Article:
After checking into the hotel I remembered how badly I must smell and how all of my clothes were pretty grungy. I walked over to a corner vendor and bought a brand spanking pair of shorts, a tee-shirt and a pair of sandals...all for $18. After a quick shower and shampoo I felt like a normal person again. Walking around town I realized that the tide had gone out and left the Vaka V. stranded on the sand. I then realized that if I wanted to take her north in the morning I would have to anchor her in much deeper water when the tide came in at midnight.
The tides in the northern end of the Sea of Cortez have the third highest fluctuations on Earth, behind the Cook Outlet in Alaska and the Bay of Fundy in Canada, just north of Nova Scotia. In San Felipe the shoreline drop between high and low tide can be as much as 22 vertical feet. And at the mouth of the Colorado River that tidal fluctuation can be over 30 feet. This extreme tidal range in conjunction with the northern gulf's extremely shallow beaches can expose over a half mile of previously covered sea bed. So I made a mental note to anchor the boat as far offshore as possible later that night.
On the west end of town I walked past the famous Clam Man Restaurant. For many who had visited San Felipe in years past this restaurant serves as a sort of landmark for the town. Indeed for decades it was hard not to laugh as you drove by the restaurant with the lettering on the side of the building which bragged "our clams make you horny'. Pasqual "Cruz" Guerrero has moved on to the big clam bake in the sky, but his daughter Theresa still serves up the butter clams just like her dad did years ago.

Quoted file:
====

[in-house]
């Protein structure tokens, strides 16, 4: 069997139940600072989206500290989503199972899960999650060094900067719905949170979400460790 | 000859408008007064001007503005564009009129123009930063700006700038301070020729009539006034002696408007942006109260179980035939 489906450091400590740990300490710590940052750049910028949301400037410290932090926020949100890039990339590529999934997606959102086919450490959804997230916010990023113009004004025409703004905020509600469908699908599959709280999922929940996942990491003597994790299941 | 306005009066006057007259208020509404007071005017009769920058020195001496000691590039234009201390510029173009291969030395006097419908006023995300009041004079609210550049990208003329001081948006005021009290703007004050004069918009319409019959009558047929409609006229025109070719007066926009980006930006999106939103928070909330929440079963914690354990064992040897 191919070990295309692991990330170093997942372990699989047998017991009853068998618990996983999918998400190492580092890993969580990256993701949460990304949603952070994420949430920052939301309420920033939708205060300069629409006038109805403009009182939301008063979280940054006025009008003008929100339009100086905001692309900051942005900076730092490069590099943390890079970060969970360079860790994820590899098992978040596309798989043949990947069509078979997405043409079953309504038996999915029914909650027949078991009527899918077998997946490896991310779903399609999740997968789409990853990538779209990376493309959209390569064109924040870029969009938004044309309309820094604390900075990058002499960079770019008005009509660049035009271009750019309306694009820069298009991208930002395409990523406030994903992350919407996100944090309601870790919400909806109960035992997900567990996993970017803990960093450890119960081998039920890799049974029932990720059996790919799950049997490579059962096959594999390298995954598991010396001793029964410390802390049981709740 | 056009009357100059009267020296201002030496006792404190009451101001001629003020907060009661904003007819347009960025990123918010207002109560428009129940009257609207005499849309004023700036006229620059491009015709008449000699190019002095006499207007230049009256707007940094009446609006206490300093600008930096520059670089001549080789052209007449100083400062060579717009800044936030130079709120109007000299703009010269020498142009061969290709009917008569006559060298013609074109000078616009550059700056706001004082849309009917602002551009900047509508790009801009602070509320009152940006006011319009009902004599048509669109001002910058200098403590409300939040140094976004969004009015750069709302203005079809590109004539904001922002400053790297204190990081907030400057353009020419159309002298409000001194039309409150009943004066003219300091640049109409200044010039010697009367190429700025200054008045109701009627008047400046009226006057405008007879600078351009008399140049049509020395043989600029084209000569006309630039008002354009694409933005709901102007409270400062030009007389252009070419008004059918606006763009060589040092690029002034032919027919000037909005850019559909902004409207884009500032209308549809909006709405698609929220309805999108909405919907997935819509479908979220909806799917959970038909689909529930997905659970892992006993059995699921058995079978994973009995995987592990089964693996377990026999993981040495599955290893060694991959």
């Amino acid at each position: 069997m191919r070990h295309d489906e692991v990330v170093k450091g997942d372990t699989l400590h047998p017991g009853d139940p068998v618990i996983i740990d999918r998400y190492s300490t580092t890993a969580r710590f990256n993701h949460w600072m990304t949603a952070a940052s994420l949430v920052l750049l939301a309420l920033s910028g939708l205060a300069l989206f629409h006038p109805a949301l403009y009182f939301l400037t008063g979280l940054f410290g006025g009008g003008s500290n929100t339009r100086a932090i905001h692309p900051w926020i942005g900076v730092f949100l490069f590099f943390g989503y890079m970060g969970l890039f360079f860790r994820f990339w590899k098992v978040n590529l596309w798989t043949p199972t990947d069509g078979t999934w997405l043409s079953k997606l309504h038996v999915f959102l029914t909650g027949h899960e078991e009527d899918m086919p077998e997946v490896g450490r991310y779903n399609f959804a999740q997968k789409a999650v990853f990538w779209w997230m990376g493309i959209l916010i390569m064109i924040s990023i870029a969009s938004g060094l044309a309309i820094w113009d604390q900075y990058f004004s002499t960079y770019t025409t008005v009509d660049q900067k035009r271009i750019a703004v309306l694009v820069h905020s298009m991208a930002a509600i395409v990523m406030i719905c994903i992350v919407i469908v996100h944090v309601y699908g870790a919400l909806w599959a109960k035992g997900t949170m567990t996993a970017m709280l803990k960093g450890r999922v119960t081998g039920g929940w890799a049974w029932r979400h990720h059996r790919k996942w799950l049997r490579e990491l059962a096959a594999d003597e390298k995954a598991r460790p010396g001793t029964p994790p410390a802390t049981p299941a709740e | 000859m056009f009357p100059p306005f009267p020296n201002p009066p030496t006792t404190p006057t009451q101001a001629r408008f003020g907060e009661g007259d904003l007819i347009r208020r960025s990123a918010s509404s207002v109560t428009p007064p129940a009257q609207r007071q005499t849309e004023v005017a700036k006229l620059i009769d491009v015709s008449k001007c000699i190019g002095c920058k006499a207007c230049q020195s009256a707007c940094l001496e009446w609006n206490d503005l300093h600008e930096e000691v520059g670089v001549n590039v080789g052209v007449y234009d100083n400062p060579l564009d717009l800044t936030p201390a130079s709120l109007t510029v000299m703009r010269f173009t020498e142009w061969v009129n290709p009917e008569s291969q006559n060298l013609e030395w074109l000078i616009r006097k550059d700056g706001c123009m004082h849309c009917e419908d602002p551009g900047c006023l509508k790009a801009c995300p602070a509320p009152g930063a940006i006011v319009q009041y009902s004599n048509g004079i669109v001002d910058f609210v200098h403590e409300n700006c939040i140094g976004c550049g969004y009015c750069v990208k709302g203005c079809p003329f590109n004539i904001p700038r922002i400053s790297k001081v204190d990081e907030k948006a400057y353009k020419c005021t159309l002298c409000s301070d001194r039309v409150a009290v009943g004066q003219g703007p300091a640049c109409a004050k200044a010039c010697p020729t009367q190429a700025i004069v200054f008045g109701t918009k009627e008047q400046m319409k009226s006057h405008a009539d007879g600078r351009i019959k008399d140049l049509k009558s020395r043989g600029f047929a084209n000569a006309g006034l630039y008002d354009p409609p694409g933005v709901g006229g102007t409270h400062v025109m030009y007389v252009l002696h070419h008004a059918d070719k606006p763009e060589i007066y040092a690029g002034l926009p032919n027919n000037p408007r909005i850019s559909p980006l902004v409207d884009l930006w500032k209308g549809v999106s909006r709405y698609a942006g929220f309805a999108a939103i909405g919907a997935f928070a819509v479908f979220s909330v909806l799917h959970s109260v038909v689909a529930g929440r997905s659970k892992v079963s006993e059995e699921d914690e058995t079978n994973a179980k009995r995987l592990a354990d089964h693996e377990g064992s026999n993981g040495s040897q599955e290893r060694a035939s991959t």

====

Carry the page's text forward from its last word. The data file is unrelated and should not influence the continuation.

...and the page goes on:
I eventually ended up in one of my favorite watering holes in Baja...Francisco Arostegui's 'Bar Miramar'. Part bar, part sports lounge, part swap meet...for over half a century it has been pretty hard not to have a good time at Bar Miramar. And between the Juke Box, live music and Karaoke there was always some kind of music to dance to. From Mick Jagger to Waylon Jennings something was always pumping. I ended up sharing a big table and small lies with a couple from Colorado. Neil and Adrienne were on Margarita Patrol and I helped them with their quest. After all I was a professional (don't try this at home). They seemed amused with my circumnavigation story and wished me well in the morning. As midnight approached I knew it was time to take the Vaka Viti into deeper water and prepare for my morning departure.
The water seemed cooler at night than it did in the day, but refreshing nonetheless. I anchored the boat well offshore thinking that she would still be floating when I got back to her in the morning. I set the hooks far from shore because I knew the tides in San Felipe were extreme and when the tide went out here it went w-a-y out. I swam back to shore and headed for the El Pescador for a good night's sleep. I could not believe I was almost at the end of my adventure.